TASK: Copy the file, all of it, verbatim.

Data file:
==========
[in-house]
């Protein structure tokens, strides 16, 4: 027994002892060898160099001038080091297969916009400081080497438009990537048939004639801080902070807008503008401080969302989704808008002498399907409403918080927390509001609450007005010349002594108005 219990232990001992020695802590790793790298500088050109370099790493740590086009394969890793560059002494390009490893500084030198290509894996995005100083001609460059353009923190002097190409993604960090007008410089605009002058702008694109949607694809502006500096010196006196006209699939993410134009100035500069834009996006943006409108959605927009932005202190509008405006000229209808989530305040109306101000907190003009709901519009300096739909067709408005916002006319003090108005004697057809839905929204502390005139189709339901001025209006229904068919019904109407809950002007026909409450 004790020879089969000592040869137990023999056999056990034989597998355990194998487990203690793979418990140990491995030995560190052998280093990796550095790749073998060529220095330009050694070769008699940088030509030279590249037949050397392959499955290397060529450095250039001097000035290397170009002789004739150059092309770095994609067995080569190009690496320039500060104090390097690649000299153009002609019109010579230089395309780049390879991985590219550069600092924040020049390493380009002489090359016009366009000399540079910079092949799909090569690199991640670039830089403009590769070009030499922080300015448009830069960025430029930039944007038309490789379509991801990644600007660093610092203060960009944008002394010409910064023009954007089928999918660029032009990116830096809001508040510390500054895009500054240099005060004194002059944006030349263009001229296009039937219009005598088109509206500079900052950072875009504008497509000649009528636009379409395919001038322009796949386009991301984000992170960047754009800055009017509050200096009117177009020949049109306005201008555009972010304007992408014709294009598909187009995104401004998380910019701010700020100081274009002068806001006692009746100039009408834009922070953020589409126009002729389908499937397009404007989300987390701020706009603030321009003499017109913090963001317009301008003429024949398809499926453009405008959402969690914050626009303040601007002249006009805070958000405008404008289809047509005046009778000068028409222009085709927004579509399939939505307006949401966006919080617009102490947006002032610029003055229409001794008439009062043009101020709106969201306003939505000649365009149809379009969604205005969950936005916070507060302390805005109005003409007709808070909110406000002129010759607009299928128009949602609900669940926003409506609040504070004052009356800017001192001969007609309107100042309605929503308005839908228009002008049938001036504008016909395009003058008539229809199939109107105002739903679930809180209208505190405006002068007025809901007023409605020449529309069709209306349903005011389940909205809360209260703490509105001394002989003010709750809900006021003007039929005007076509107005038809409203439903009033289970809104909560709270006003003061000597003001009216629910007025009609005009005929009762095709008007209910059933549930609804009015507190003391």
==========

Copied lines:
[in-house]
């Protein structure tokens, strides 16, 4: 027994002892060898160099001038080091297969916009400081080497438009990537048939004639801080902070807008503008401080969302989704808008002498399907409403918080927390509001609450007005010349002594108005 219990232990001992020695802590790793790298500088050109370099790493740590086009394969890793560059002494390009490893500084030198290509894996995005100083001609460059353009923190002097190409993604960090007008410089605009002058702008694109949607694809502006500096010196006196006209699939993410134009100035500069834009996006943006409108959605927009932005202190509008405006000229209808989530305040109306101000907190003009709901519009300096739909067709408005916002006319003090108005004697057809839905929204502390005139189709339901001025209006229904068919019904109407809950002007026909409450 004790020879089969000592040869137990023999056999056990034989597998355990194998487990203690793979418990140990491995030995560190052998280093990796550095790749073998060529220095330009050694070769008699940088030509030279590249037949050397392959499955290397060529450095250039001097000035290397170009002789004739150059092309770095994609067995080569190009690496320039500060104090390097690649000299153009002609019109010579230089395309780049390879991985590219550069600092924040020049390493380009002489090359016009366009000399540079910079092949799909090569690199991640670039830089403009590769070009030499922080300015448009830069960025430029930039944007038309490789379509991801990644600007660093610092203060960009944008002394010409910064023009954007089928999918660029032009990116830096809001508040510390500054895009500054240099005060004194002059944006030349263009001229296009039937219009005598088109509206500079900052950072875009504008497509000649009528636009379409395919001038322009796949386009991301984000992170960047754009800055009017509050200096009117177009020949049109306005201008555009972010304007992408014709294009598909187009995104401004998380910019701010700020100081274009002068806001006692009746100039009408834009922070953020589409126009002729389908499937397009404007989300987390701020706009603030321009003499017109913090963001317009301008003429024949398809499926453009405008959402969690914050626009303040601007002249006009805070958000405008404008289809047509005046009778000068028409222009085709927004579509399939939505307006949401966006919080617009102490947006002032610029003055229409001794008439009062043009101020709106969201306003939505000649365009149809379009969604205005969950936005916070507060302390805005109005003409007709808070909110406000002129010759607009299928128009949602609900669940926003409506609040504070004052009356800017001192001969007609309107100042309605929503308005839908228009002008049938001036504008016909395009003058008539229809199939109107105002739903679930809180209208505190405006002068007025809901007023409605020449529309069709209306349903005011389940909205809360209260703490509105001394002989003010709750809900006021003007039929005007076509107005038809409203439903009033289970809104909560709270006003003061000597003001009216629910007025009609005009005929009762095709008007209910059933549930609804009015507190003391």